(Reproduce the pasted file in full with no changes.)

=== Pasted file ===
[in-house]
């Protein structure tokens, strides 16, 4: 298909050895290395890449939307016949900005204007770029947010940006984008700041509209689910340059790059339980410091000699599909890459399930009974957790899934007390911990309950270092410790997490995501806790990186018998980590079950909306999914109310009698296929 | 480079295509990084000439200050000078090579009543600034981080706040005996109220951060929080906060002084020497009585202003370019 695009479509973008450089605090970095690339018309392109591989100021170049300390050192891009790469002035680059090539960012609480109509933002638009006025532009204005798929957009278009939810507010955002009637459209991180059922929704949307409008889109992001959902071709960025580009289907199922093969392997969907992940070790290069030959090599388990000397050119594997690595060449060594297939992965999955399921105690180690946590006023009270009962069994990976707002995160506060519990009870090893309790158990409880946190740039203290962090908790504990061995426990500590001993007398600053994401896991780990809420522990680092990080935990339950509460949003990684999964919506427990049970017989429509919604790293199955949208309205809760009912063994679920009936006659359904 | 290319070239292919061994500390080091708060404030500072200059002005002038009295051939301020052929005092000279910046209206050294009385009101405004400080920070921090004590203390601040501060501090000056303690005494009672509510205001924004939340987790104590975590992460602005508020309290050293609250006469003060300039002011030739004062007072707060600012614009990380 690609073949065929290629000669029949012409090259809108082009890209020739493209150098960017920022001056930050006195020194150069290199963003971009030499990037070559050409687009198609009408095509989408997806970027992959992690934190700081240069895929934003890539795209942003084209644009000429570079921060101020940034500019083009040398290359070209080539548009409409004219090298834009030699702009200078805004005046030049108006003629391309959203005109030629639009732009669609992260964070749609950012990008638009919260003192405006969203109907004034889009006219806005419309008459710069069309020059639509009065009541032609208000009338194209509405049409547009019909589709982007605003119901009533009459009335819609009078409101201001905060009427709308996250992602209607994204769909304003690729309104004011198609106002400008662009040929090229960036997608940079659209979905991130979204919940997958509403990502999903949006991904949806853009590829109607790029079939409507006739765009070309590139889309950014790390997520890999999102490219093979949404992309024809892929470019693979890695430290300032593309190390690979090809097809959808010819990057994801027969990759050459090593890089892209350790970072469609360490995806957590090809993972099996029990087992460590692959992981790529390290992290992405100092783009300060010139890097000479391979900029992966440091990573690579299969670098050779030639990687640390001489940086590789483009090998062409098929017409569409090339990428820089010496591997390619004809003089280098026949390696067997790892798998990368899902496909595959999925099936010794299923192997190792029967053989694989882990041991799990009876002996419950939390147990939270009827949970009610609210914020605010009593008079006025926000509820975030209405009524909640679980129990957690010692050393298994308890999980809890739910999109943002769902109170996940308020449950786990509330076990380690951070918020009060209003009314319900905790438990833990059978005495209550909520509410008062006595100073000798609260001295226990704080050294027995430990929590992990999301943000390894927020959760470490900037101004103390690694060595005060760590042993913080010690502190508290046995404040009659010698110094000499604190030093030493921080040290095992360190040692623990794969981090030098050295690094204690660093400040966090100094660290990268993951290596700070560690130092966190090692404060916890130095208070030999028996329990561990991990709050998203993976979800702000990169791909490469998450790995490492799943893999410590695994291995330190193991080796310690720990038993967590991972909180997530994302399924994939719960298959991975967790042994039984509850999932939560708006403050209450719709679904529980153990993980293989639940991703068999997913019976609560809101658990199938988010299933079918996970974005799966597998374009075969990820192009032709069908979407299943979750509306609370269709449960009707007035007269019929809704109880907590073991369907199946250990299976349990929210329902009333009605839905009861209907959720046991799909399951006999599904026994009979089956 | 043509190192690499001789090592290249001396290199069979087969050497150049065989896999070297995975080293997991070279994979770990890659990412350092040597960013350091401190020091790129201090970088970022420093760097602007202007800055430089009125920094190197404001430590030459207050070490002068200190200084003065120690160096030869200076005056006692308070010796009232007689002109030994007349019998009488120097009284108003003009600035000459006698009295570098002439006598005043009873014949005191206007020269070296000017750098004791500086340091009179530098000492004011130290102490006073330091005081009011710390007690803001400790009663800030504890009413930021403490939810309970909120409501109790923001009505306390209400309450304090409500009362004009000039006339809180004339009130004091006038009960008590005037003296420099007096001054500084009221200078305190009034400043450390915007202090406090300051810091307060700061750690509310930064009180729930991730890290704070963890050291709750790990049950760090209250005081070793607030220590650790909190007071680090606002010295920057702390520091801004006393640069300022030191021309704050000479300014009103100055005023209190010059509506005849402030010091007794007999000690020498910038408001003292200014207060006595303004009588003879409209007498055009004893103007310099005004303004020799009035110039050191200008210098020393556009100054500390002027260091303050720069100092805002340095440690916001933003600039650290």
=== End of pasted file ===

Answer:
[in-house]
């Protein structure tokens, strides 16, 4: 298909050895290395890449939307016949900005204007770029947010940006984008700041509209689910340059790059339980410091000699599909890459399930009974957790899934007390911990309950270092410790997490995501806790990186018998980590079950909306999914109310009698296929 | 480079295509990084000439200050000078090579009543600034981080706040005996109220951060929080906060002084020497009585202003370019 695009479509973008450089605090970095690339018309392109591989100021170049300390050192891009790469002035680059090539960012609480109509933002638009006025532009204005798929957009278009939810507010955002009637459209991180059922929704949307409008889109992001959902071709960025580009289907199922093969392997969907992940070790290069030959090599388990000397050119594997690595060449060594297939992965999955399921105690180690946590006023009270009962069994990976707002995160506060519990009870090893309790158990409880946190740039203290962090908790504990061995426990500590001993007398600053994401896991780990809420522990680092990080935990339950509460949003990684999964919506427990049970017989429509919604790293199955949208309205809760009912063994679920009936006659359904 | 290319070239292919061994500390080091708060404030500072200059002005002038009295051939301020052929005092000279910046209206050294009385009101405004400080920070921090004590203390601040501060501090000056303690005494009672509510205001924004939340987790104590975590992460602005508020309290050293609250006469003060300039002011030739004062007072707060600012614009990380 690609073949065929290629000669029949012409090259809108082009890209020739493209150098960017920022001056930050006195020194150069290199963003971009030499990037070559050409687009198609009408095509989408997806970027992959992690934190700081240069895929934003890539795209942003084209644009000429570079921060101020940034500019083009040398290359070209080539548009409409004219090298834009030699702009200078805004005046030049108006003629391309959203005109030629639009732009669609992260964070749609950012990008638009919260003192405006969203109907004034889009006219806005419309008459710069069309020059639509009065009541032609208000009338194209509405049409547009019909589709982007605003119901009533009459009335819609009078409101201001905060009427709308996250992602209607994204769909304003690729309104004011198609106002400008662009040929090229960036997608940079659209979905991130979204919940997958509403990502999903949006991904949806853009590829109607790029079939409507006739765009070309590139889309950014790390997520890999999102490219093979949404992309024809892929470019693979890695430290300032593309190390690979090809097809959808010819990057994801027969990759050459090593890089892209350790970072469609360490995806957590090809993972099996029990087992460590692959992981790529390290992290992405100092783009300060010139890097000479391979900029992966440091990573690579299969670098050779030639990687640390001489940086590789483009090998062409098929017409569409090339990428820089010496591997390619004809003089280098026949390696067997790892798998990368899902496909595959999925099936010794299923192997190792029967053989694989882990041991799990009876002996419950939390147990939270009827949970009610609210914020605010009593008079006025926000509820975030209405009524909640679980129990957690010692050393298994308890999980809890739910999109943002769902109170996940308020449950786990509330076990380690951070918020009060209003009314319900905790438990833990059978005495209550909520509410008062006595100073000798609260001295226990704080050294027995430990929590992990999301943000390894927020959760470490900037101004103390690694060595005060760590042993913080010690502190508290046995404040009659010698110094000499604190030093030493921080040290095992360190040692623990794969981090030098050295690094204690660093400040966090100094660290990268993951290596700070560690130092966190090692404060916890130095208070030999028996329990561990991990709050998203993976979800702000990169791909490469998450790995490492799943893999410590695994291995330190193991080796310690720990038993967590991972909180997530994302399924994939719960298959991975967790042994039984509850999932939560708006403050209450719709679904529980153990993980293989639940991703068999997913019976609560809101658990199938988010299933079918996970974005799966597998374009075969990820192009032709069908979407299943979750509306609370269709449960009707007035007269019929809704109880907590073991369907199946250990299976349990929210329902009333009605839905009861209907959720046991799909399951006999599904026994009979089956 | 043509190192690499001789090592290249001396290199069979087969050497150049065989896999070297995975080293997991070279994979770990890659990412350092040597960013350091401190020091790129201090970088970022420093760097602007202007800055430089009125920094190197404001430590030459207050070490002068200190200084003065120690160096030869200076005056006692308070010796009232007689002109030994007349019998009488120097009284108003003009600035000459006698009295570098002439006598005043009873014949005191206007020269070296000017750098004791500086340091009179530098000492004011130290102490006073330091005081009011710390007690803001400790009663800030504890009413930021403490939810309970909120409501109790923001009505306390209400309450304090409500009362004009000039006339809180004339009130004091006038009960008590005037003296420099007096001054500084009221200078305190009034400043450390915007202090406090300051810091307060700061750690509310930064009180729930991730890290704070963890050291709750790990049950760090209250005081070793607030220590650790909190007071680090606002010295920057702390520091801004006393640069300022030191021309704050000479300014009103100055005023209190010059509506005849402030010091007794007999000690020498910038408001003292200014207060006595303004009588003879409209007498055009004893103007310099005004303004020799009035110039050191200008210098020393556009100054500390002027260091303050720069100092805002340095440690916001933003600039650290």